Finally, and this harks back to our earlier point – if Chazal are only trying to even the scales by countering Haman’s favorable omen, Moshe’s death, with one of our own, his birth, then it’s hard to see that they are successful.
After all, one cannot truly equate the birth of a future Tzaddik with the passing of an accomplished Tzaddik. At birth it is not at all clear what will become of this baby, and even in the case of Moshe Rabbeinu, who was certainly an exceptional infant, one cannot compare his stature as a newborn to that of his final day on earth, after 120 years of unceasing character development and improvement.
Let us examine the month of Adar a bit more closely, and perhaps we will get a hint of what the Gemara is trying to tell us – and draw a measure of inspiration we can relate to our own lives.
To do so, let us move forward a month and take a quick look at Nisan, the first month of the year.
Ah Nisan, what a glorious month; a time of rebirth, spring in the year, birds chirping, sun shining.
And not only in the physical realm, but in a spiritual sense as well. Nisan is the month of birth, the birth of our nation, the time when time began.
A time truly deserving of the cheerful title ‘spring’.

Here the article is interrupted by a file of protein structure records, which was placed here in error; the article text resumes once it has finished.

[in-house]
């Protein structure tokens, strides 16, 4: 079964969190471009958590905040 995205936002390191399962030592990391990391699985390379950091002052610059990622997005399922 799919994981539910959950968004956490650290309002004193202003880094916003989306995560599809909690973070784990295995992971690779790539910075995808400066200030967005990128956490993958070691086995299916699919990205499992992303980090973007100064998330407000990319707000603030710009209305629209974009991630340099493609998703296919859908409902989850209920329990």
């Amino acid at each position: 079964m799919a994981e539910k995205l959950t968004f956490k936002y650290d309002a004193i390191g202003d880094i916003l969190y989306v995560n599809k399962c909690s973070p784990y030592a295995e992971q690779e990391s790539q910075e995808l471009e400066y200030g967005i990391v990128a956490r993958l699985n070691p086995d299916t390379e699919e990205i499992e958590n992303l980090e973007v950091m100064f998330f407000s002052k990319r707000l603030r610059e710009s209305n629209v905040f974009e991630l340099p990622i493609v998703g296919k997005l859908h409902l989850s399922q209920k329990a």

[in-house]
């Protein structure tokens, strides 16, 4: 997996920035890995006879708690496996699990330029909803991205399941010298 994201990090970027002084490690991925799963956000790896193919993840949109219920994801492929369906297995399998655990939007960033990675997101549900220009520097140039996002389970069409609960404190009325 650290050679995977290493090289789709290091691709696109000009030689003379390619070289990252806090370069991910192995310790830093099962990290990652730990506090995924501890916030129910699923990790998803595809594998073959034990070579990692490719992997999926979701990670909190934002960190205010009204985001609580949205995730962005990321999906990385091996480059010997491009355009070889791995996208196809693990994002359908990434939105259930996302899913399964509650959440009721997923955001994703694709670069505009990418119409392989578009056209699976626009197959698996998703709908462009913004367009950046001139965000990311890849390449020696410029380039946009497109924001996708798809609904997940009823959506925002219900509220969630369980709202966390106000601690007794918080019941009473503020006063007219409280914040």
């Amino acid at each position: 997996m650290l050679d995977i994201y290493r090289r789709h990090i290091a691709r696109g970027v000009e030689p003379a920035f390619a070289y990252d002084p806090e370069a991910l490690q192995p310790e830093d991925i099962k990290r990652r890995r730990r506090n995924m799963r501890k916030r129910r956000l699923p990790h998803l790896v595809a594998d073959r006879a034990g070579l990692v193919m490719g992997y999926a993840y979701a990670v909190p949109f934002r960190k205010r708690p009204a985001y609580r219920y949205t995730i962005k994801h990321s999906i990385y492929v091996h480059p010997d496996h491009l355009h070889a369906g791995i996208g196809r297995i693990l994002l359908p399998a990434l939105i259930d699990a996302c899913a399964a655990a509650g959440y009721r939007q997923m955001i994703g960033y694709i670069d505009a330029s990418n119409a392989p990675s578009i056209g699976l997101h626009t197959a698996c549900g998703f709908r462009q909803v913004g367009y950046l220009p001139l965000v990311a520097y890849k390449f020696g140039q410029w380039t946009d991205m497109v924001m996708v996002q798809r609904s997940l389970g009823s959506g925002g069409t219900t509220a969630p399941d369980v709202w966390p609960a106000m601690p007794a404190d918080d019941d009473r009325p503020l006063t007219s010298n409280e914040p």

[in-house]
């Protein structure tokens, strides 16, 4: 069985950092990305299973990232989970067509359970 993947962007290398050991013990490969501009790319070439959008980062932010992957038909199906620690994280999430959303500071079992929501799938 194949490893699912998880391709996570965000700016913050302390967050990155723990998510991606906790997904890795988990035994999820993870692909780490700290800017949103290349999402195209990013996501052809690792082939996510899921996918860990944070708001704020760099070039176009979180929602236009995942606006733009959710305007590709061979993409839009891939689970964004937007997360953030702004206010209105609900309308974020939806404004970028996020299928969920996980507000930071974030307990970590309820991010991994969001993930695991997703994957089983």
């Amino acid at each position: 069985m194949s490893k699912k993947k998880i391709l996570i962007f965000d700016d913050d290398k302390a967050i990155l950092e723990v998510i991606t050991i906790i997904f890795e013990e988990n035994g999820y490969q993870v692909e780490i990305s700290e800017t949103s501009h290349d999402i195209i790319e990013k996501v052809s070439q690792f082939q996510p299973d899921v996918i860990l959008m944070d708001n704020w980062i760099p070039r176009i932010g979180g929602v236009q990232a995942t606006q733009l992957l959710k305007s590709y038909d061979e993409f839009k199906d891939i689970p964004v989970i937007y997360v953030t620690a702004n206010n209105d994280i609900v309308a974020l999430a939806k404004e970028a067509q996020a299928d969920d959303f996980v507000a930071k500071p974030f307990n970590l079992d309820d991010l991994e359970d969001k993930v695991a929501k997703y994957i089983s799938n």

Cold, dreary, rainy. No flowers, not much sun, a time of weariness, both physical and spiritual – No Jewish holidays (before Purim) – our great leader, Moshe died then; it is a time, to paraphrase the Medrash, when “we are exhausted, out of strength.”
All in all, a pretty miserable month. Certainly nothing to compare with Nisan.
But wait a second. Where do those cheerful little springtime flowers come from? All those blades of grass, poking their tiny tips out of the ground. They don’t just materialize out of thin air, do they?
Of course not.
During Adar they’re right there, just below the frozen surface, getting ready to poke their heads up and restart the process of birth and rejuvenation.
Without Adar there would be no Nisan; without the cold, wet months in which the seeds rot under the ground, there could be no new growth, no new beginnings.
Adar may look bleak, may look like death, but it contains the potential for the continuation of life. And not just the potential, but the very groundwork of the future is contained in the seeming harshness of the present.
Now we may understand our puzzling Gemara. When Haman looked at Adar, all he saw was the darkness – the death of Moshe Rabbeinu – what appeared to be the end of our strength; what he did not see was the aspect of renewal that is contained in Adar – signified by the birth of Moshe.